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12,000 year old native american site in NC

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posted on Jan, 16 2013 @ 04:36 PM
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reply to post by punkinworks10
 


Its the same arrowhead, just both sides. I found it in South GA which is exactly my point..

If it weren't from this region it wouldn't be labeled a Kirk. The lack of communication between private collectors and archeologists though has seemingly killed the possibility of new artifact types being designated to my region.




posted on Jan, 16 2013 @ 05:07 PM
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reply to post by 1/2 Nephilim
 


Cool,
I've read that the western stemmed points were atl atl dart points.
Until just a few years ago you still find lots of points just layin around.
A few years ago I was on a mountainbike ride on a trail I had been riding for 15 years and got a little ahead of the group I was with, so I stopped to wait by a creek crossing. I had been by this spot literally 100 times, when I sat down on a rock by the creek at my feet in a acorn grind hole there were a dozen small obsidian arrow points, just sitting there. I left them there.
I kick myself for not picking them up, I'm kinda superstitious about stuff like that ever since I was a kid.
When I was 12 I was walking a motocross track in the mountains and found an obsidian scraper
and picked it up, an hr later I had crashed and blew out my knee. The the next day while sitting around waiting for the Dr appointment , I saw the Brady Bunch episode where they went to Hawaii and picked up the cursed tiki, it really freaked me out.



posted on Jan, 17 2013 @ 10:38 PM
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reply to post by punkinworks10
 


Wow, superstition or not I think I'd have had to risk it for an obsidian cache! Gimme 14 years bad luck.. worth it!


I think most Woodland/Mississippian points could have been used as atlatl darts. Just not the big, rounded off types which are mostly Paleo & some Archaic. A good amount of actual atlatl handles make of both bone and waterlogged wood have come out of the west. Ya ever find one of those its a major score.. Tricky though because to find them intact and preserved you basically have to look for the right stick in a creek, heh.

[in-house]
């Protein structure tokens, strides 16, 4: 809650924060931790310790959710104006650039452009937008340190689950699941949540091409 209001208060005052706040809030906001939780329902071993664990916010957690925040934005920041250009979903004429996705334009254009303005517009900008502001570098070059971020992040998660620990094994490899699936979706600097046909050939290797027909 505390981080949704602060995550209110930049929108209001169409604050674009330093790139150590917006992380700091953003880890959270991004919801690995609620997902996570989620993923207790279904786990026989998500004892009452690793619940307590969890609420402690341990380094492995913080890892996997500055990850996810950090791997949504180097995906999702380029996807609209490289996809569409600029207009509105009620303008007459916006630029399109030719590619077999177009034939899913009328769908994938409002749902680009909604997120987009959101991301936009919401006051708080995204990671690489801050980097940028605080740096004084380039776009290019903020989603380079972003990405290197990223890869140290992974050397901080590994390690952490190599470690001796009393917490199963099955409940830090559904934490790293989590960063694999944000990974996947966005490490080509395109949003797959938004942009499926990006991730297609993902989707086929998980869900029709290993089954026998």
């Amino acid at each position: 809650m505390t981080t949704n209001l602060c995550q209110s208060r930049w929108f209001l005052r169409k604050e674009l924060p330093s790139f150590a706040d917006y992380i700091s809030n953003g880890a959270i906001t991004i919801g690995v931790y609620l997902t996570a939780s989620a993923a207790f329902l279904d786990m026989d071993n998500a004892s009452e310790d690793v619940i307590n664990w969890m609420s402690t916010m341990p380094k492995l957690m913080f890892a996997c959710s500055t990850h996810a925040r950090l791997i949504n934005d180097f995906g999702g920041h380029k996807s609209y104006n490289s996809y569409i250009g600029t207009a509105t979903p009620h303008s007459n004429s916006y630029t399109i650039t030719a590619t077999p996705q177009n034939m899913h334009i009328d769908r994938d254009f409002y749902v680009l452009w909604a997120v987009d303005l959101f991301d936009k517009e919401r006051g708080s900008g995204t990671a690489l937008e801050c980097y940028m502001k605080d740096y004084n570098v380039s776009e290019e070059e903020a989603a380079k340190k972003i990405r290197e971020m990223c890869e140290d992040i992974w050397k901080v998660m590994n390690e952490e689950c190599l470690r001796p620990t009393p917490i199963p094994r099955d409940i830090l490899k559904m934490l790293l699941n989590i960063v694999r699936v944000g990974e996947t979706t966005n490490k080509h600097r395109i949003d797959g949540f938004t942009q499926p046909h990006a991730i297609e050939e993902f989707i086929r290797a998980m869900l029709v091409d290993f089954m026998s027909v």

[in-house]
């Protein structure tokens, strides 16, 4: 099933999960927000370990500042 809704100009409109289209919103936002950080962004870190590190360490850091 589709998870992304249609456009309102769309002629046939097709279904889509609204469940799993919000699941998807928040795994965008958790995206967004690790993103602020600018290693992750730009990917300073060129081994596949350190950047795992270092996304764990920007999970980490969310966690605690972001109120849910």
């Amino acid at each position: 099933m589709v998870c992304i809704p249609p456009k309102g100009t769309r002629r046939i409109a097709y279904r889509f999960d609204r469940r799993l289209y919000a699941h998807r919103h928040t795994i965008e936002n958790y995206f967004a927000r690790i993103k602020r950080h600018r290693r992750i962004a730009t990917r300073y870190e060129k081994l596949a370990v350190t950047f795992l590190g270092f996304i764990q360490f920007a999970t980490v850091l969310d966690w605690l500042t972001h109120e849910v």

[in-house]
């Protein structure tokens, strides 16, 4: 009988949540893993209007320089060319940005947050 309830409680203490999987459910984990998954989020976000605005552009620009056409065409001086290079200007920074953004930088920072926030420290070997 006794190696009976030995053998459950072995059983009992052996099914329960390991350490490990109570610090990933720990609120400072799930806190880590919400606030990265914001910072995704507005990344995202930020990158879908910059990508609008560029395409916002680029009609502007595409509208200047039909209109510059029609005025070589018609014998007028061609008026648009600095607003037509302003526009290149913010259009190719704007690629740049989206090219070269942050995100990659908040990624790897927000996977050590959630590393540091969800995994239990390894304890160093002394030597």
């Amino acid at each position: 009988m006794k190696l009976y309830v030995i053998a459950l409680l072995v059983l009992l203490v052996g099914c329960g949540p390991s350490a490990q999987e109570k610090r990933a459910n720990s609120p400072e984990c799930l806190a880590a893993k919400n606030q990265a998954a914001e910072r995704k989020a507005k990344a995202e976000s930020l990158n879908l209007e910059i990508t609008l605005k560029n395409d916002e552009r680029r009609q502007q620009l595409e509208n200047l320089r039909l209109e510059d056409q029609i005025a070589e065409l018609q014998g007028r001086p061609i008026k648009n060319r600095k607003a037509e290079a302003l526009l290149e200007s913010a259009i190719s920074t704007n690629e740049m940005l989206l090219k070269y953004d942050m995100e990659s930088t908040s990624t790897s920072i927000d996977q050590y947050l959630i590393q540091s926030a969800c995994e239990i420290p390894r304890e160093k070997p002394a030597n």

Honestly though you find em' the same way you find any other artifacts. Just gotta look for the typical signs of ancient habitation, flakes and chips.. quarry sites near water.
edit on 17-1-2013 by 1/2 Nephilim because: (no reason given)



posted on Jan, 17 2013 @ 11:37 PM
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reply to post by 1/2 Nephilim
 


Beautiful point! Judging by where your from, id say that was either an Elk River, or a Harpeth River style of point.



posted on Jan, 18 2013 @ 01:31 AM
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Originally posted by punkinworks10

Originally posted by HomerinNC



Here is thread I did about the possible Clovis connection to local tribes here.
www.abovetopsecret.com...

I also feel Clovis was more of a traded technology than a homogeneous culture, in its later phases.

edit on 15-1-2013 by punkinworks10 because: (no reason given)


What i find interesting is the crescent point from Santa Rosa island with its Santa Rosa woman site and the same type of crescent points from the Black Rock desert of Nevada and the Clovis sites (lovelock cave Wizard's Beach Man Spirit Cave man)around the same dry lake in Nevada.
no place else in the US are these type points found.
www.lithiccastinglab.com...
www.lithiccastinglab.com...
www.andaman.org...

But both peoples were water front people and likely boat people.

edit on 18-1-2013 by ANNED because: (no reason given)